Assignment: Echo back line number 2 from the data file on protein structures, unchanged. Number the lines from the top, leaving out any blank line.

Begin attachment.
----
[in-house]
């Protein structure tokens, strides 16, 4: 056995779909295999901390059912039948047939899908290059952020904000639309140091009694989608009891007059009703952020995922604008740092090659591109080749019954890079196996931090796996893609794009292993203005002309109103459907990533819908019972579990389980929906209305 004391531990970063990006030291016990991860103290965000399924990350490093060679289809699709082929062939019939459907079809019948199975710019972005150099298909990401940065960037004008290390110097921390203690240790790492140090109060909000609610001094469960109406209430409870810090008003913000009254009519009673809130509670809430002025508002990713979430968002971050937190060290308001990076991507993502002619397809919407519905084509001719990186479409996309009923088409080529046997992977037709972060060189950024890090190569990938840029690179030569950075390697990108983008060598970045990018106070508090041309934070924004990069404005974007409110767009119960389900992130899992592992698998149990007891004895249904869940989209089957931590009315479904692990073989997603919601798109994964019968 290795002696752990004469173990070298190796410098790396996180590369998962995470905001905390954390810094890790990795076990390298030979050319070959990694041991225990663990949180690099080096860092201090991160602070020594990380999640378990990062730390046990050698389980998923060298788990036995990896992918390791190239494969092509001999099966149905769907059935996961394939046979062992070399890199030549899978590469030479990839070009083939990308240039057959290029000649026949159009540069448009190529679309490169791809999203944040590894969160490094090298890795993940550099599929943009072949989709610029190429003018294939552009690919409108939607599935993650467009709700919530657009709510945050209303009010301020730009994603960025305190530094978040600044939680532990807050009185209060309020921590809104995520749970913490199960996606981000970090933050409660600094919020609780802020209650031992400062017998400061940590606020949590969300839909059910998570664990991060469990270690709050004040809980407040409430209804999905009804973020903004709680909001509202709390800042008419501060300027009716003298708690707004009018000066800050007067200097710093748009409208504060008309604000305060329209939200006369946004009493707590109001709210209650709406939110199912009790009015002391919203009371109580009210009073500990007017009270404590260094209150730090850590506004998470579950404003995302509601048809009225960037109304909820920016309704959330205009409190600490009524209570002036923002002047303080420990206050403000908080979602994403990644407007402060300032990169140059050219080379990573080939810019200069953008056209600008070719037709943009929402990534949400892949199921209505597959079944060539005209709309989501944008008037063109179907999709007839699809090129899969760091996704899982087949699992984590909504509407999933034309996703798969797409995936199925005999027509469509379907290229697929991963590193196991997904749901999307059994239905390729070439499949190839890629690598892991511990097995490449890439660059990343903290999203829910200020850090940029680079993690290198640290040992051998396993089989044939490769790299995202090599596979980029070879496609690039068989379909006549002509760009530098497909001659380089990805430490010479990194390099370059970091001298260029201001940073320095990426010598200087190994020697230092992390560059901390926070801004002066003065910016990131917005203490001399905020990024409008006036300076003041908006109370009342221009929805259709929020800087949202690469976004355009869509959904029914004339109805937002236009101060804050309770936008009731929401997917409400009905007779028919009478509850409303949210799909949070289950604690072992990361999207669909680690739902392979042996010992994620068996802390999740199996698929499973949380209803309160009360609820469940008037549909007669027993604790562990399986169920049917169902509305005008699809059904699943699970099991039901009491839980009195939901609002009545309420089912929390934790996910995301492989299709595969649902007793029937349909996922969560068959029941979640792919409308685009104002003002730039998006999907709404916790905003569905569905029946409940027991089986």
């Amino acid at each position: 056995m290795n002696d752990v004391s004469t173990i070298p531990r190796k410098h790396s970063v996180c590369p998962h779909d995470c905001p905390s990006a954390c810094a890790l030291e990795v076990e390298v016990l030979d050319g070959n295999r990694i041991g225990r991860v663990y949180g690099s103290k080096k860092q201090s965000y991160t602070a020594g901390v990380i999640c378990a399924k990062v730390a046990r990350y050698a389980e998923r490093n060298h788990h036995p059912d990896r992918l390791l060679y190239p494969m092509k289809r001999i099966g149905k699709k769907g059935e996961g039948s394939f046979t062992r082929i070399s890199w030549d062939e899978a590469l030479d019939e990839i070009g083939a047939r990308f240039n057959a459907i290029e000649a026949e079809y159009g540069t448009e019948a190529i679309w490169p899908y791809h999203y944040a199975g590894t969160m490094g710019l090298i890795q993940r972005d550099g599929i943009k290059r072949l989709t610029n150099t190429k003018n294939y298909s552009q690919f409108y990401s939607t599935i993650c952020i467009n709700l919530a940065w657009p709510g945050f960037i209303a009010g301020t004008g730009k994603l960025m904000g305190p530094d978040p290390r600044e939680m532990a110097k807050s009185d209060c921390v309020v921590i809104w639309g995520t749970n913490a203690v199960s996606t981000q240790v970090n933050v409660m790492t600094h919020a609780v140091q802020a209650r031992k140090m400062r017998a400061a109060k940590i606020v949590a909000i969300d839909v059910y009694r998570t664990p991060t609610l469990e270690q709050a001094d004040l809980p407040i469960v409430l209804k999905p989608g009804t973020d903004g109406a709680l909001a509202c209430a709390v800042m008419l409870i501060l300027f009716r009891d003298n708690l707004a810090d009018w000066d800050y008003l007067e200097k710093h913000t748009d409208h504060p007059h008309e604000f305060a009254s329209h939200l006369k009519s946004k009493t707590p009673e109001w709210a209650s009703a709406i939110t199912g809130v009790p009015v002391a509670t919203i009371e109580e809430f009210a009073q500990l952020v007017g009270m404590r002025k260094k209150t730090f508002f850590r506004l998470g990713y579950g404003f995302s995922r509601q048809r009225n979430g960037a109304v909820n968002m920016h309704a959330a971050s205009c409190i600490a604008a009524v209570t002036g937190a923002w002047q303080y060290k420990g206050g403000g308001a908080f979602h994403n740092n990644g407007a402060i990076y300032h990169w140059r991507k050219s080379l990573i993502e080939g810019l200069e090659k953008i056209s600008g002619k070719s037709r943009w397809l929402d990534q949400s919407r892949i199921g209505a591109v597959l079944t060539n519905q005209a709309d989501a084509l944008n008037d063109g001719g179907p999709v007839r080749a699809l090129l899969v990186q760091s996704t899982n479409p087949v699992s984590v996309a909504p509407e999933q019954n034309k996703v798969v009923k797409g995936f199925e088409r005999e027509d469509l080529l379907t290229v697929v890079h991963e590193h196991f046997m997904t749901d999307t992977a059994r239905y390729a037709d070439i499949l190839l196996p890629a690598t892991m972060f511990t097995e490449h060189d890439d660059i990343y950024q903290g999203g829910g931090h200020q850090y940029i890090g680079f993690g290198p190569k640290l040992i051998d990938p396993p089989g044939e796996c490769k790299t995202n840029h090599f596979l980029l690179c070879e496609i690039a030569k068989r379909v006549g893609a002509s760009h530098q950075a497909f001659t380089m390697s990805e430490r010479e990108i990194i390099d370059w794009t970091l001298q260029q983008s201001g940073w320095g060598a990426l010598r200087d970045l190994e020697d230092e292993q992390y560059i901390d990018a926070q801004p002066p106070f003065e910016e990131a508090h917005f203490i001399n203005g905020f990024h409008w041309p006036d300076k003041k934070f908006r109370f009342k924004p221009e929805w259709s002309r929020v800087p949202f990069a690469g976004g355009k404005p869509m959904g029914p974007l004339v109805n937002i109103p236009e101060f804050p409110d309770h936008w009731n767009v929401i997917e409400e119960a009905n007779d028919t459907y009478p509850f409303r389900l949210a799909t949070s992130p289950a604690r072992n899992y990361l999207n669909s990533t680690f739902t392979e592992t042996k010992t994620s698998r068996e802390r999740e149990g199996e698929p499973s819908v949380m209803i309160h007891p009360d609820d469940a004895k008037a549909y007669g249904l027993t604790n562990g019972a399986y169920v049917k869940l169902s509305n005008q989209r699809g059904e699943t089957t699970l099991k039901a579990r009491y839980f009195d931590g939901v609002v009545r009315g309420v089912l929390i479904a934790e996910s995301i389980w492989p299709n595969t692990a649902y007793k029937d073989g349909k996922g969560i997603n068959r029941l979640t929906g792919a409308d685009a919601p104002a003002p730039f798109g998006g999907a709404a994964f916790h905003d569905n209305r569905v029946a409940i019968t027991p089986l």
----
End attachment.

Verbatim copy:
């Protein structure tokens, strides 16, 4: 056995779909295999901390059912039948047939899908290059952020904000639309140091009694989608009891007059009703952020995922604008740092090659591109080749019954890079196996931090796996893609794009292993203005002309109103459907990533819908019972579990389980929906209305 004391531990970063990006030291016990991860103290965000399924990350490093060679289809699709082929062939019939459907079809019948199975710019972005150099298909990401940065960037004008290390110097921390203690240790790492140090109060909000609610001094469960109406209430409870810090008003913000009254009519009673809130509670809430002025508002990713979430968002971050937190060290308001990076991507993502002619397809919407519905084509001719990186479409996309009923088409080529046997992977037709972060060189950024890090190569990938840029690179030569950075390697990108983008060598970045990018106070508090041309934070924004990069404005974007409110767009119960389900992130899992592992698998149990007891004895249904869940989209089957931590009315479904692990073989997603919601798109994964019968 290795002696752990004469173990070298190796410098790396996180590369998962995470905001905390954390810094890790990795076990390298030979050319070959990694041991225990663990949180690099080096860092201090991160602070020594990380999640378990990062730390046990050698389980998923060298788990036995990896992918390791190239494969092509001999099966149905769907059935996961394939046979062992070399890199030549899978590469030479990839070009083939990308240039057959290029000649026949159009540069448009190529679309490169791809999203944040590894969160490094090298890795993940550099599929943009072949989709610029190429003018294939552009690919409108939607599935993650467009709700919530657009709510945050209303009010301020730009994603960025305190530094978040600044939680532990807050009185209060309020921590809104995520749970913490199960996606981000970090933050409660600094919020609780802020209650031992400062017998400061940590606020949590969300839909059910998570664990991060469990270690709050004040809980407040409430209804999905009804973020903004709680909001509202709390800042008419501060300027009716003298708690707004009018000066800050007067200097710093748009409208504060008309604000305060329209939200006369946004009493707590109001709210209650709406939110199912009790009015002391919203009371109580009210009073500990007017009270404590260094209150730090850590506004998470579950404003995302509601048809009225960037109304909820920016309704959330205009409190600490009524209570002036923002002047303080420990206050403000908080979602994403990644407007402060300032990169140059050219080379990573080939810019200069953008056209600008070719037709943009929402990534949400892949199921209505597959079944060539005209709309989501944008008037063109179907999709007839699809090129899969760091996704899982087949699992984590909504509407999933034309996703798969797409995936199925005999027509469509379907290229697929991963590193196991997904749901999307059994239905390729070439499949190839890629690598892991511990097995490449890439660059990343903290999203829910200020850090940029680079993690290198640290040992051998396993089989044939490769790299995202090599596979980029070879496609690039068989379909006549002509760009530098497909001659380089990805430490010479990194390099370059970091001298260029201001940073320095990426010598200087190994020697230092992390560059901390926070801004002066003065910016990131917005203490001399905020990024409008006036300076003041908006109370009342221009929805259709929020800087949202690469976004355009869509959904029914004339109805937002236009101060804050309770936008009731929401997917409400009905007779028919009478509850409303949210799909949070289950604690072992990361999207669909680690739902392979042996010992994620068996802390999740199996698929499973949380209803309160009360609820469940008037549909007669027993604790562990399986169920049917169902509305005008699809059904699943699970099991039901009491839980009195939901609002009545309420089912929390934790996910995301492989299709595969649902007793029937349909996922969560068959029941979640792919409308685009104002003002730039998006999907709404916790905003569905569905029946409940027991089986």